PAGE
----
pressure from civil society may have urged governments to participate in the codification of the laws of war, but the signing of the 1864 Geneva Convention would be the last occasion during the 19th century on which civil society activists would be permitted to set the agenda and initiate codification. From the St Petersburg Declaration onward, governments would pre-empt civil society initiatives and exclude their members from participation in the drafting processes.124

In subsequent years, in cooperation with States or in opposition to them, civil society actors – lawyers, academics and practitioners – consistently advocated an interpretation and application of IHL compatible with humanitarian values. In doing so, they continued to challenge the attempts of States to monopolize the development of IHL, both in terms of process and outcome.125


The contestation over the State monopoly, not only over treaty-making but also the interpretation of IHL, continues today.126 It is reinforced by voices coming from some States and military experts strongly questioning the legitimacy of non-military experts to have a say on IHL.127 Indeed, the role of the military in the development of IHL is evident, if one considers its roots in the laws and customs of war. These were initially and to a large extent derived from the behaviour of belligerents on the battlefield or were developed precisely in response to such behaviour. Since its early stages of codification, military experts influenced the development of IHL norms as part of States’ delegations to negotiating conferences. Subsequently, military lawyers and commanders produced prolific writings on the interpretation of treaty and customary rules, largely shaping the understanding and national positions of States in this respect. As the drafters of military manuals, rules of engagement and other instruments of military doctrine, they further influence the interpretation and very implementation of IHL, and as such can even contribute to the development, crystallization or identification of customary law (of which the content of military manuals is a prime indication).128 The heavy footprint of the military is a characteristic element of IHL, distinguishing it from other branches of international law.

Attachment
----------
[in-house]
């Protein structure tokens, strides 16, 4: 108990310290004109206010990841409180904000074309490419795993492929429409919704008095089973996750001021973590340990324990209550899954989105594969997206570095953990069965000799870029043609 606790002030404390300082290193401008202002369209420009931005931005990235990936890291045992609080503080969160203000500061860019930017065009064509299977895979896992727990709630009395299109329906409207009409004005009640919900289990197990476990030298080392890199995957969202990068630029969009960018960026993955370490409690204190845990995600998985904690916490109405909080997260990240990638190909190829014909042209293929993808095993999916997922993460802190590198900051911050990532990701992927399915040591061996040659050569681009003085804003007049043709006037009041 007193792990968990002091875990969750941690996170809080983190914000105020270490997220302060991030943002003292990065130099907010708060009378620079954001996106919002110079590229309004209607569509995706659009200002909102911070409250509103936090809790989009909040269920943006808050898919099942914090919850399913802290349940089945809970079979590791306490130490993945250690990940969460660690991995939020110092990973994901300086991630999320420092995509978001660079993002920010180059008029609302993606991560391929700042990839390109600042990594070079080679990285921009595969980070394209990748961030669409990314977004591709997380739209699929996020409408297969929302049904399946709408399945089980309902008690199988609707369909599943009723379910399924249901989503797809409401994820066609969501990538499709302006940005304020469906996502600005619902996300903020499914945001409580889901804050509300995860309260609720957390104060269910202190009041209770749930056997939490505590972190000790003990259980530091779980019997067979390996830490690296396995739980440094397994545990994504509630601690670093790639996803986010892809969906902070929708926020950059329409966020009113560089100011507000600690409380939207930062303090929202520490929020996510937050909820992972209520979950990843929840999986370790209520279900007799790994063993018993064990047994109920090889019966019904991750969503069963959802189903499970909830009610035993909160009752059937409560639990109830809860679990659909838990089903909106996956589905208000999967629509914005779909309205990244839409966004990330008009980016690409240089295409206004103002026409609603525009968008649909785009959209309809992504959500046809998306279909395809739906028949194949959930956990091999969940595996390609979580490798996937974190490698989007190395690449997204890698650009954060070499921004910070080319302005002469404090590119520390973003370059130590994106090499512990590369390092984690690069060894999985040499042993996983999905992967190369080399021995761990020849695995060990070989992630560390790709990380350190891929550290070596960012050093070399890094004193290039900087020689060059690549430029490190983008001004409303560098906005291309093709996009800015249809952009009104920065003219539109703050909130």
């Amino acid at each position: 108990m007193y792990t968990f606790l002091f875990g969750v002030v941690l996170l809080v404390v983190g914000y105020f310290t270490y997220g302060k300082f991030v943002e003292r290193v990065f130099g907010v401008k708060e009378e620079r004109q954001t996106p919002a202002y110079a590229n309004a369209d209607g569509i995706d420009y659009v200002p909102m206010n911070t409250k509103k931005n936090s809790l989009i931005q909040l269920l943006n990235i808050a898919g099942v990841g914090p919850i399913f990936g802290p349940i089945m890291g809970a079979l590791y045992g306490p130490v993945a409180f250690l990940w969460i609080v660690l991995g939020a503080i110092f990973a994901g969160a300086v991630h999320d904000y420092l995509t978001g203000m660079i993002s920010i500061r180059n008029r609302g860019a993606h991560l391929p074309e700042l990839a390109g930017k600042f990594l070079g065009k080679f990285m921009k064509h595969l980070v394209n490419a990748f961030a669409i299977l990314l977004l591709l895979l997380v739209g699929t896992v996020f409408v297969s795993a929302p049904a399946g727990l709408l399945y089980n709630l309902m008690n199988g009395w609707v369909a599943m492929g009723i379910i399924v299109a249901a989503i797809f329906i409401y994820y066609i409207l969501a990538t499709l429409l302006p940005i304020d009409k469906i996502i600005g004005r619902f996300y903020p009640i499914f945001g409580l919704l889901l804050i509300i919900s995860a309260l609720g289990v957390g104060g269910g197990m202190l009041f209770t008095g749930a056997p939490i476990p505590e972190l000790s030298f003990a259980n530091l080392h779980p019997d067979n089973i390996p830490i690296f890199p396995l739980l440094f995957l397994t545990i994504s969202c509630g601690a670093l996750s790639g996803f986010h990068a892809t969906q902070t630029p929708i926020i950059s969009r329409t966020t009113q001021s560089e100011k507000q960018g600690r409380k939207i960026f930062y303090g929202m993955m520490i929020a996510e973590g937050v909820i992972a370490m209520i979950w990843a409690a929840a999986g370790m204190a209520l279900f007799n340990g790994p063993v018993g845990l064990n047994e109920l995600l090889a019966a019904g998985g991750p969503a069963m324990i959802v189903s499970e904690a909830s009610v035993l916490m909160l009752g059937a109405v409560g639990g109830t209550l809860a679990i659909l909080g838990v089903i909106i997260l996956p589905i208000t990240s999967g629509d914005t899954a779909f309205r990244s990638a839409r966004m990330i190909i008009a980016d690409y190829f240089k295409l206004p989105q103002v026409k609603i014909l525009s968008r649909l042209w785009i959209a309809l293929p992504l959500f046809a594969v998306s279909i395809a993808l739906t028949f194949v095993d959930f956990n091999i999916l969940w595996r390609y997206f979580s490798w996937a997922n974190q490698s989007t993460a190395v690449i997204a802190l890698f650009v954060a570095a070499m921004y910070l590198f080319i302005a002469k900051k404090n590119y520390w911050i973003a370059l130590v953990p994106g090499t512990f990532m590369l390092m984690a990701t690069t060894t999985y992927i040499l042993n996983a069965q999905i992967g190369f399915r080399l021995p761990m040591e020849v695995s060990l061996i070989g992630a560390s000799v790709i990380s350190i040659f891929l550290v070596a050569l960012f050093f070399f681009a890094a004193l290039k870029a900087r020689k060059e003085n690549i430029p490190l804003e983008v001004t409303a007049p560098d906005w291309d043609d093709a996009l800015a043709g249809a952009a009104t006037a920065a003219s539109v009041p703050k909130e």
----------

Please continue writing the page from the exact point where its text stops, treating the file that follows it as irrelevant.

However, it is clear today that if IHL is to realistically address the experience and limit the suffering of all those affected by armed conflict, a wide range of expertise and experiences should contribute to its interpretation and development.129 Evidence collated by scholars, civil society organizations and others on the human cost of armed conflict has an important role to play. The ICRC, international organizations and other bodies, and civil society have a – longer or shorter – history of contributing to, and indeed at times triggering or even spearheading, the development of IHL through the negotiation of treaties and other legally binding instruments.130 Indeed, “international humanitarian law is not a code managed and shaped by states alone. It […] is a broader practice, which can comprehend contributions by conventional and unconventional participants.”131 Thus, while States continue to play a crucial role in the “making and shaping” of IHL,132 the divide between treaty-making as a State-dominated domain and soft law as mostly driven by actors other than States appears to be closing.